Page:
Seven climate models (with prescribed observed sea-surface temperatures and sea ice extent) were used to explore the biogeophysical impacts of human-induced land cover change (LCC) at regional- and global-scales. In four of the seven models the imposed perturbation led to statistically significant decreases in northern hemisphere summer latent heat flux and decreases in near-surface temperature over the regions of LCC, but only a few significant changes in precipitation. Our results show no common remote impacts of LCC. There was little consistency in the changes simulated by the seven models due to at least four critical factors: 1) the implementation of LCC despite agreed maps of agricultural land, 2) the representation of the phenology of crops and 3) the parameterisation of albedo, and 4) the representation of evapotranspiration (and corresponding parameter choice) for different land cover types. This study highlights a dilemma for both historical hind-casts and future projections; LCC is regionally significant, but it is not feasible within the time frame of the next IPCC (AR5) assessment to implement this change commonly across multiple models.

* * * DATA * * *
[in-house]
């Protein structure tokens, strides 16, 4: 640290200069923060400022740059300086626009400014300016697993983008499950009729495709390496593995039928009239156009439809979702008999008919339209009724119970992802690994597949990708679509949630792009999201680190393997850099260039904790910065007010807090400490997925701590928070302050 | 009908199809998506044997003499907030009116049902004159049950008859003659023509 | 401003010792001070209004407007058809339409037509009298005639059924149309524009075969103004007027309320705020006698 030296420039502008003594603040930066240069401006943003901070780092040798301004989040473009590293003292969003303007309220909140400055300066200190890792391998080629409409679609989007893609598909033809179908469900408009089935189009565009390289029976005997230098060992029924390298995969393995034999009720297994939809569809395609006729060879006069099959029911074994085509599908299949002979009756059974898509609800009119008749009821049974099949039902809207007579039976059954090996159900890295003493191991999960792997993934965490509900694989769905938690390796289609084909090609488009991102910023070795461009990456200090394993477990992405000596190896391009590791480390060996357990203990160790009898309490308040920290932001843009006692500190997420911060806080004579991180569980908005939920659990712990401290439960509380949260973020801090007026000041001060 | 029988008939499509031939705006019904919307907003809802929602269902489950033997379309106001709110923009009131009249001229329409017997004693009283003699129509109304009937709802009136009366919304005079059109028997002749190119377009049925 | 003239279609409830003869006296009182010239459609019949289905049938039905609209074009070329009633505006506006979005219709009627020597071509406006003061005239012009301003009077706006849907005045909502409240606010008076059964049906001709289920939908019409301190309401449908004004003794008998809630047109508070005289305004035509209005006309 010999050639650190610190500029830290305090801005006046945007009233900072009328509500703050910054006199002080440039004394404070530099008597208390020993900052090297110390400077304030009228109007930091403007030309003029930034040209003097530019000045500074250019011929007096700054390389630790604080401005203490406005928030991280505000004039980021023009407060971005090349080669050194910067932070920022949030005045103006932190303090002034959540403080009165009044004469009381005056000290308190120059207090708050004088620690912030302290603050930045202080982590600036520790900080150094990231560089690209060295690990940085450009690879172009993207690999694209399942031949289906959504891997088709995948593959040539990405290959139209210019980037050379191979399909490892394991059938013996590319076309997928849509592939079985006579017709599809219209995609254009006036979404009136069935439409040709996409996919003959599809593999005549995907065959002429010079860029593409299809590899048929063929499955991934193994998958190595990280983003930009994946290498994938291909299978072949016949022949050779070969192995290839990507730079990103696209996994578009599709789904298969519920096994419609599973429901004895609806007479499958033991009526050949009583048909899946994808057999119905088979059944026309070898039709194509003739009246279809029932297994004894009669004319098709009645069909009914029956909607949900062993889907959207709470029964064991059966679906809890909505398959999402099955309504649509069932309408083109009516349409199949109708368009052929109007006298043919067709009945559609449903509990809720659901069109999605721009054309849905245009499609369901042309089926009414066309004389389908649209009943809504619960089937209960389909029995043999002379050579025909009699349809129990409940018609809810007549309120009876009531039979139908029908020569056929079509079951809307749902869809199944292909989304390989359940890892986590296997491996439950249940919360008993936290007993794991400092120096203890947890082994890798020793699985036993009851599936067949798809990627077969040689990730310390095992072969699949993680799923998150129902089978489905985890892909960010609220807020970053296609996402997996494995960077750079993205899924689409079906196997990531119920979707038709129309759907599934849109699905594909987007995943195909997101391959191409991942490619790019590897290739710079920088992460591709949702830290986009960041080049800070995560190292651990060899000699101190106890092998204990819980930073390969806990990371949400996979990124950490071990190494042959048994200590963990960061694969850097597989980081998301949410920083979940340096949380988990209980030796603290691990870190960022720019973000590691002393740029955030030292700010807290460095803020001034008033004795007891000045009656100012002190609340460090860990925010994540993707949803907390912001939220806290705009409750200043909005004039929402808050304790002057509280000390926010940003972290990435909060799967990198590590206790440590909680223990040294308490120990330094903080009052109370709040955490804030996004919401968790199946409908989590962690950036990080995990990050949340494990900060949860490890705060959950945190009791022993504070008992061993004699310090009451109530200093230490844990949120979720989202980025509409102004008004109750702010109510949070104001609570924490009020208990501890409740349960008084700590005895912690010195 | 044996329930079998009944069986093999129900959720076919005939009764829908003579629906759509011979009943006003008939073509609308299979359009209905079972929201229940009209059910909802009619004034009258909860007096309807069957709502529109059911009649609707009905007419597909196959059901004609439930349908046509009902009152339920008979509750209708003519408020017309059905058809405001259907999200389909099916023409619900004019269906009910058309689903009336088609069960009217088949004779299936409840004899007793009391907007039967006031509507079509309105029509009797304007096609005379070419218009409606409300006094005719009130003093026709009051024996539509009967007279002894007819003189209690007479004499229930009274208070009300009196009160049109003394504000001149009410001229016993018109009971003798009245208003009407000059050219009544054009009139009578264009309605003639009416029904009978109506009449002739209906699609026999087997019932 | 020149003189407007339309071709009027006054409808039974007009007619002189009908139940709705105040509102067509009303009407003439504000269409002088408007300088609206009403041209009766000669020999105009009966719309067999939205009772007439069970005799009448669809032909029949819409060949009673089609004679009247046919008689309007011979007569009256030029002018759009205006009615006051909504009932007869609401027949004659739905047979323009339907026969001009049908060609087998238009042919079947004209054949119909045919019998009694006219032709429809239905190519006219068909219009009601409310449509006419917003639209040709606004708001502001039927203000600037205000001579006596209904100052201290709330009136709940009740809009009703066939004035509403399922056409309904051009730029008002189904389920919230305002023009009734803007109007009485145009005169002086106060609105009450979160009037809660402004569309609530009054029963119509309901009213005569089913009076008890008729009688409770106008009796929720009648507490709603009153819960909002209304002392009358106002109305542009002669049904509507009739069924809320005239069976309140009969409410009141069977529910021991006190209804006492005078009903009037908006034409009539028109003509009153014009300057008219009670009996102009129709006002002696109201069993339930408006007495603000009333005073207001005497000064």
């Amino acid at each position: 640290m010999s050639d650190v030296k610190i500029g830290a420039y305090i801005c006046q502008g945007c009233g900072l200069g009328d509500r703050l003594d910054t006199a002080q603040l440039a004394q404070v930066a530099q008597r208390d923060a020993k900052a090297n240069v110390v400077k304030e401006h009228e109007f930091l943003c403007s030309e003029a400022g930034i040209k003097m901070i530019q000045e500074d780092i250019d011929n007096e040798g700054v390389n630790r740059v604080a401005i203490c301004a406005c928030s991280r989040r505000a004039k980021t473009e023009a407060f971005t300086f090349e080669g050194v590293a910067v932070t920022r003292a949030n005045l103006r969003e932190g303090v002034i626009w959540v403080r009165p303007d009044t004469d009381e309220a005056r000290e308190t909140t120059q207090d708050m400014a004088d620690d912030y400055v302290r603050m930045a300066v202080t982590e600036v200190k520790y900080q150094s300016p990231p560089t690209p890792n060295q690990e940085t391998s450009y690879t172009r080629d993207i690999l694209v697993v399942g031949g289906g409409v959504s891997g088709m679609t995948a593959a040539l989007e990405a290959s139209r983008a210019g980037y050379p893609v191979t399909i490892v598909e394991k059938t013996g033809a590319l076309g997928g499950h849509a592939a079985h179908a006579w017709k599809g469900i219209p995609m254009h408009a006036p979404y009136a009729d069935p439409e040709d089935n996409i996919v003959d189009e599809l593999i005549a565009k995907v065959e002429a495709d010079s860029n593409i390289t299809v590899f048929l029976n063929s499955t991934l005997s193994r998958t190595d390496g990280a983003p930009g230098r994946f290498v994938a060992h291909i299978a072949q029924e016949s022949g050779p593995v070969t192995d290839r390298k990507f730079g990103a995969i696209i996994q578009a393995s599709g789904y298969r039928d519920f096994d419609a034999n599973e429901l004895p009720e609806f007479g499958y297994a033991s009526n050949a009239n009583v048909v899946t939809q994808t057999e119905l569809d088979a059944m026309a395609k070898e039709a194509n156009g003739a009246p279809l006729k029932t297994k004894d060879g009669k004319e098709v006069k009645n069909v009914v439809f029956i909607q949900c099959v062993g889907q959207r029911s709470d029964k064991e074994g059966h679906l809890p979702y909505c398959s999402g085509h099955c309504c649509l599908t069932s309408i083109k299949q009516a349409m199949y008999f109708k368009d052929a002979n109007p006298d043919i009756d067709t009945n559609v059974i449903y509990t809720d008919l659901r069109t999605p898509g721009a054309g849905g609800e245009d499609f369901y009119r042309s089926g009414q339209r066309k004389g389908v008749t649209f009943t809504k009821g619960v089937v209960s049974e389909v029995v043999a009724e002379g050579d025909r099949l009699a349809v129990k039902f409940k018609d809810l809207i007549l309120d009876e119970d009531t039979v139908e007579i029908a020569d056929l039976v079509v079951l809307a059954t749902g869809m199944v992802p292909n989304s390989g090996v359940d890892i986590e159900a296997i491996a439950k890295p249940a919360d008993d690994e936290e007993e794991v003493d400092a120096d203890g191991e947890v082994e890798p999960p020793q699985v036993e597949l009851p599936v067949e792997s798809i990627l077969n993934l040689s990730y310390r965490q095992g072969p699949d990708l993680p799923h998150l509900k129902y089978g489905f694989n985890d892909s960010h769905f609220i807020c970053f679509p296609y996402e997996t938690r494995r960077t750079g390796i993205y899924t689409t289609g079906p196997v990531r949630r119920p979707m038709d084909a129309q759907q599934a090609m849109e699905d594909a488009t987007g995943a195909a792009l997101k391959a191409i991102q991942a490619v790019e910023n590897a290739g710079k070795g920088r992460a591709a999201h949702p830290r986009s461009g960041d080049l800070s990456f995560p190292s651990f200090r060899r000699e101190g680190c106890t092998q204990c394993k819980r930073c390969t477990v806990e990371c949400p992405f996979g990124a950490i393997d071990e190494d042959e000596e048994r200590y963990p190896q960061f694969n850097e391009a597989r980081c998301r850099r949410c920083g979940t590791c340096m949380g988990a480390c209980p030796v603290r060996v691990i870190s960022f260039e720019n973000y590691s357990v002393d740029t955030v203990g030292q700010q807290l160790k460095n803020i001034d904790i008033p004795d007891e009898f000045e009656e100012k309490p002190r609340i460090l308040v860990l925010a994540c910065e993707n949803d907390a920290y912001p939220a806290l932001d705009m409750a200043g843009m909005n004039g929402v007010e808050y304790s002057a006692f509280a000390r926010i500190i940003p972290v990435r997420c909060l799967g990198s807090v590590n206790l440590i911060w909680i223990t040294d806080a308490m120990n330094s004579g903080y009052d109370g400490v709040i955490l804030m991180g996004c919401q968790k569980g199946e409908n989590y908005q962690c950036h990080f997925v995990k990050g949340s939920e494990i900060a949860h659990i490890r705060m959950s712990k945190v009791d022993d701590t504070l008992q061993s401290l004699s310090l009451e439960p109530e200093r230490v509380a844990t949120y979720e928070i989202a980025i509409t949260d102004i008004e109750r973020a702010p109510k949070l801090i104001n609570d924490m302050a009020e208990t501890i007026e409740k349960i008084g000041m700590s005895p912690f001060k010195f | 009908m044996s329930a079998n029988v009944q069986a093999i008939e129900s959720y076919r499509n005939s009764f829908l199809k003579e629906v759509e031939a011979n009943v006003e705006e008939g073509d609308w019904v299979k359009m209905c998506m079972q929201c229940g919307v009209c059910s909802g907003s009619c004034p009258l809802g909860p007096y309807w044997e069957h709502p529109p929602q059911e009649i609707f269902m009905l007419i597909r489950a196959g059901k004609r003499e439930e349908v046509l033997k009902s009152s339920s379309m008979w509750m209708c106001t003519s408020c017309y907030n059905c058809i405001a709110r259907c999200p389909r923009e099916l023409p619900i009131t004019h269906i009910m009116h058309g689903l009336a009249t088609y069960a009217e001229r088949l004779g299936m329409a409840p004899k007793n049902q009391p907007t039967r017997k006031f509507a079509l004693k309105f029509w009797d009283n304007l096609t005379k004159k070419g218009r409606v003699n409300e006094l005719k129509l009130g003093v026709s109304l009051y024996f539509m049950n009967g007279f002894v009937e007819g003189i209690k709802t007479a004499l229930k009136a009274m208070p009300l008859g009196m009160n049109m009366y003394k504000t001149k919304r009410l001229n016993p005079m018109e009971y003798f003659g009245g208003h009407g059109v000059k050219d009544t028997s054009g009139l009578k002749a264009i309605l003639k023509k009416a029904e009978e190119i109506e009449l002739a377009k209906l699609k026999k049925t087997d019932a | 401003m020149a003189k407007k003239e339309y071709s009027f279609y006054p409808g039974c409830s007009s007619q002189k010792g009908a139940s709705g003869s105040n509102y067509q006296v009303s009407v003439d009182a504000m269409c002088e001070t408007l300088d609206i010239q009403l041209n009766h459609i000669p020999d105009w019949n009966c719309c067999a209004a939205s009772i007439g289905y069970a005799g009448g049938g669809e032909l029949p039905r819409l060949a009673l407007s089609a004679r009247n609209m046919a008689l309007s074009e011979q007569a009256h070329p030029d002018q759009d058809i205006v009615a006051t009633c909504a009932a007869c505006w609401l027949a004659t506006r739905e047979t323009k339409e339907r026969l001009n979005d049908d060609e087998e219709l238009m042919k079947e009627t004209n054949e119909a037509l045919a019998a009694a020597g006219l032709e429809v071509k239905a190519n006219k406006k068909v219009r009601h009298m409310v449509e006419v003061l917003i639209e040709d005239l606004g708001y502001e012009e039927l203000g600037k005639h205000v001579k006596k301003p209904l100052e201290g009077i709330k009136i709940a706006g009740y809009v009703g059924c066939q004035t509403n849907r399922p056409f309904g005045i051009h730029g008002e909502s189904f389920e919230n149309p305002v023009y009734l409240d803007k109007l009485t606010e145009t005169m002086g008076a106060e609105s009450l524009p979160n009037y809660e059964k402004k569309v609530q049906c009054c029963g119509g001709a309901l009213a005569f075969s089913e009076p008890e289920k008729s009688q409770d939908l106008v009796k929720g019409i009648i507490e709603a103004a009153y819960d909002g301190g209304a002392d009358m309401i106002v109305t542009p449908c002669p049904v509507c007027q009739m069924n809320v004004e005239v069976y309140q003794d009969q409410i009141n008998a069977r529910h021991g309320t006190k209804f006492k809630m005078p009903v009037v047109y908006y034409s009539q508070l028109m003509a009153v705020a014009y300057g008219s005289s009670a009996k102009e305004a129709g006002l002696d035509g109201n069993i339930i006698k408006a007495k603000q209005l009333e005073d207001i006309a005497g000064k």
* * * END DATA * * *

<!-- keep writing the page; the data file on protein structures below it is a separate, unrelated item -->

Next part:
AJ Pitman, N de Noblet, FT Cruz, EL Davin, GB Bonan, V Brovkin, M Claussen, C Delire, V Gayler, BJJM van den Hurk, PJ Lawrence, MK van der Molen, C Mueller, CH Reick, 3 co-authors. Land use and climate via the LUCID intercomparison study: implications for experimental design in AR5
published, Geophys. Res. Lett., 2009, 36